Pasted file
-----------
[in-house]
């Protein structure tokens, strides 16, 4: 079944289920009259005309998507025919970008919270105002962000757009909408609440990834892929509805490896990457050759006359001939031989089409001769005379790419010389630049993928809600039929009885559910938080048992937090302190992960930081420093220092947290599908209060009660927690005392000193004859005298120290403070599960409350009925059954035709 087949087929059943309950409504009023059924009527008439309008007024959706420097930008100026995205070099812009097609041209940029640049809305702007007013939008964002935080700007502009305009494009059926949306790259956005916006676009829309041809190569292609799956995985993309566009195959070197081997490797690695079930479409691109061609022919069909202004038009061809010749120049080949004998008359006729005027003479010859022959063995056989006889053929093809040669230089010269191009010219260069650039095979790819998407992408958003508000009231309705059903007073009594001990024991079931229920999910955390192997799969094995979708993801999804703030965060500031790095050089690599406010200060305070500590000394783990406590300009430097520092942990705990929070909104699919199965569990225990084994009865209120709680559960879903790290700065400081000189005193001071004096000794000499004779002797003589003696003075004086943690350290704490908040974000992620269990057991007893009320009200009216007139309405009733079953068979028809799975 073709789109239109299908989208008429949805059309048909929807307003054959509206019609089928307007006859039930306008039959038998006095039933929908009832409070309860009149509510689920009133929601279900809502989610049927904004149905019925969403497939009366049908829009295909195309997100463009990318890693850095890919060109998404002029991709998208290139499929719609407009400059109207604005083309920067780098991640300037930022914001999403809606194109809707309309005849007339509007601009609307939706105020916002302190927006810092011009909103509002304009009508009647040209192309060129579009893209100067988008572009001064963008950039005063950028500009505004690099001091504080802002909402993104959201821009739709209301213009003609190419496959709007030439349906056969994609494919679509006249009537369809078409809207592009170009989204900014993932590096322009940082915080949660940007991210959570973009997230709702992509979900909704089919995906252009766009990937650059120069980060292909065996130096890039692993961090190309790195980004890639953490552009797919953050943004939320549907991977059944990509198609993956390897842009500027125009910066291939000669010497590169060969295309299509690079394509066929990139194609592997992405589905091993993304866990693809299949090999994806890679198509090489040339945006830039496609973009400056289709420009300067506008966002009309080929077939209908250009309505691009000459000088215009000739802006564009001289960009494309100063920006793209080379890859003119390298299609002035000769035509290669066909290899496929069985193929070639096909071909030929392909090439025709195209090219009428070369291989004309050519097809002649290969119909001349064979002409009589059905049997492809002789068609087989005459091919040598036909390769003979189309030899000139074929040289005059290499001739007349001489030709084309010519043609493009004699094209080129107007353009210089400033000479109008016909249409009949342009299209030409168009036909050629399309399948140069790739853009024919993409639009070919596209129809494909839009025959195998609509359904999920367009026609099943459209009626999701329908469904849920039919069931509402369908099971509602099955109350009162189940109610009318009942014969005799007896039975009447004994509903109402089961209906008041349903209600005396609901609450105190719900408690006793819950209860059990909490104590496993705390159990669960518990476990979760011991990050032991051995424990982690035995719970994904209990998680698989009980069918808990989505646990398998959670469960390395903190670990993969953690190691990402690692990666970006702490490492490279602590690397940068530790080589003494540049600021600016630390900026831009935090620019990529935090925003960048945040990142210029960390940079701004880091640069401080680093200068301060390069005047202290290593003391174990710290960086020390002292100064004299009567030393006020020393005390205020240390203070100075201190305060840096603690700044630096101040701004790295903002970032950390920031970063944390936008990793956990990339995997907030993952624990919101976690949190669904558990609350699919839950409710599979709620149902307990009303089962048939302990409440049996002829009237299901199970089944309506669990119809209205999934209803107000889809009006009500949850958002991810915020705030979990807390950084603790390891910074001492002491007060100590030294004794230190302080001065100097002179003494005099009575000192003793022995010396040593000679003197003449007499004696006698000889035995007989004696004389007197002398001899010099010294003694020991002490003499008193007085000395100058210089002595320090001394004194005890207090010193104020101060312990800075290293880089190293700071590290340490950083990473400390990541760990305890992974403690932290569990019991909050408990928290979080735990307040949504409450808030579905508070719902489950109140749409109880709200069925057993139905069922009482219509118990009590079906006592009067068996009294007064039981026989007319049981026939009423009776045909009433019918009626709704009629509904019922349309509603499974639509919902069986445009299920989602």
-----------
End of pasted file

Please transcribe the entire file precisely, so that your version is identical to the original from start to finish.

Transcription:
[in-house]
């Protein structure tokens, strides 16, 4: 079944289920009259005309998507025919970008919270105002962000757009909408609440990834892929509805490896990457050759006359001939031989089409001769005379790419010389630049993928809600039929009885559910938080048992937090302190992960930081420093220092947290599908209060009660927690005392000193004859005298120290403070599960409350009925059954035709 087949087929059943309950409504009023059924009527008439309008007024959706420097930008100026995205070099812009097609041209940029640049809305702007007013939008964002935080700007502009305009494009059926949306790259956005916006676009829309041809190569292609799956995985993309566009195959070197081997490797690695079930479409691109061609022919069909202004038009061809010749120049080949004998008359006729005027003479010859022959063995056989006889053929093809040669230089010269191009010219260069650039095979790819998407992408958003508000009231309705059903007073009594001990024991079931229920999910955390192997799969094995979708993801999804703030965060500031790095050089690599406010200060305070500590000394783990406590300009430097520092942990705990929070909104699919199965569990225990084994009865209120709680559960879903790290700065400081000189005193001071004096000794000499004779002797003589003696003075004086943690350290704490908040974000992620269990057991007893009320009200009216007139309405009733079953068979028809799975 073709789109239109299908989208008429949805059309048909929807307003054959509206019609089928307007006859039930306008039959038998006095039933929908009832409070309860009149509510689920009133929601279900809502989610049927904004149905019925969403497939009366049908829009295909195309997100463009990318890693850095890919060109998404002029991709998208290139499929719609407009400059109207604005083309920067780098991640300037930022914001999403809606194109809707309309005849007339509007601009609307939706105020916002302190927006810092011009909103509002304009009508009647040209192309060129579009893209100067988008572009001064963008950039005063950028500009505004690099001091504080802002909402993104959201821009739709209301213009003609190419496959709007030439349906056969994609494919679509006249009537369809078409809207592009170009989204900014993932590096322009940082915080949660940007991210959570973009997230709702992509979900909704089919995906252009766009990937650059120069980060292909065996130096890039692993961090190309790195980004890639953490552009797919953050943004939320549907991977059944990509198609993956390897842009500027125009910066291939000669010497590169060969295309299509690079394509066929990139194609592997992405589905091993993304866990693809299949090999994806890679198509090489040339945006830039496609973009400056289709420009300067506008966002009309080929077939209908250009309505691009000459000088215009000739802006564009001289960009494309100063920006793209080379890859003119390298299609002035000769035509290669066909290899496929069985193929070639096909071909030929392909090439025709195209090219009428070369291989004309050519097809002649290969119909001349064979002409009589059905049997492809002789068609087989005459091919040598036909390769003979189309030899000139074929040289005059290499001739007349001489030709084309010519043609493009004699094209080129107007353009210089400033000479109008016909249409009949342009299209030409168009036909050629399309399948140069790739853009024919993409639009070919596209129809494909839009025959195998609509359904999920367009026609099943459209009626999701329908469904849920039919069931509402369908099971509602099955109350009162189940109610009318009942014969005799007896039975009447004994509903109402089961209906008041349903209600005396609901609450105190719900408690006793819950209860059990909490104590496993705390159990669960518990476990979760011991990050032991051995424990982690035995719970994904209990998680698989009980069918808990989505646990398998959670469960390395903190670990993969953690190691990402690692990666970006702490490492490279602590690397940068530790080589003494540049600021600016630390900026831009935090620019990529935090925003960048945040990142210029960390940079701004880091640069401080680093200068301060390069005047202290290593003391174990710290960086020390002292100064004299009567030393006020020393005390205020240390203070100075201190305060840096603690700044630096101040701004790295903002970032950390920031970063944390936008990793956990990339995997907030993952624990919101976690949190669904558990609350699919839950409710599979709620149902307990009303089962048939302990409440049996002829009237299901199970089944309506669990119809209205999934209803107000889809009006009500949850958002991810915020705030979990807390950084603790390891910074001492002491007060100590030294004794230190302080001065100097002179003494005099009575000192003793022995010396040593000679003197003449007499004696006698000889035995007989004696004389007197002398001899010099010294003694020991002490003499008193007085000395100058210089002595320090001394004194005890207090010193104020101060312990800075290293880089190293700071590290340490950083990473400390990541760990305890992974403690932290569990019991909050408990928290979080735990307040949504409450808030579905508070719902489950109140749409109880709200069925057993139905069922009482219509118990009590079906006592009067068996009294007064039981026989007319049981026939009423009776045909009433019918009626709704009629509904019922349309509603499974639509919902069986445009299920989602």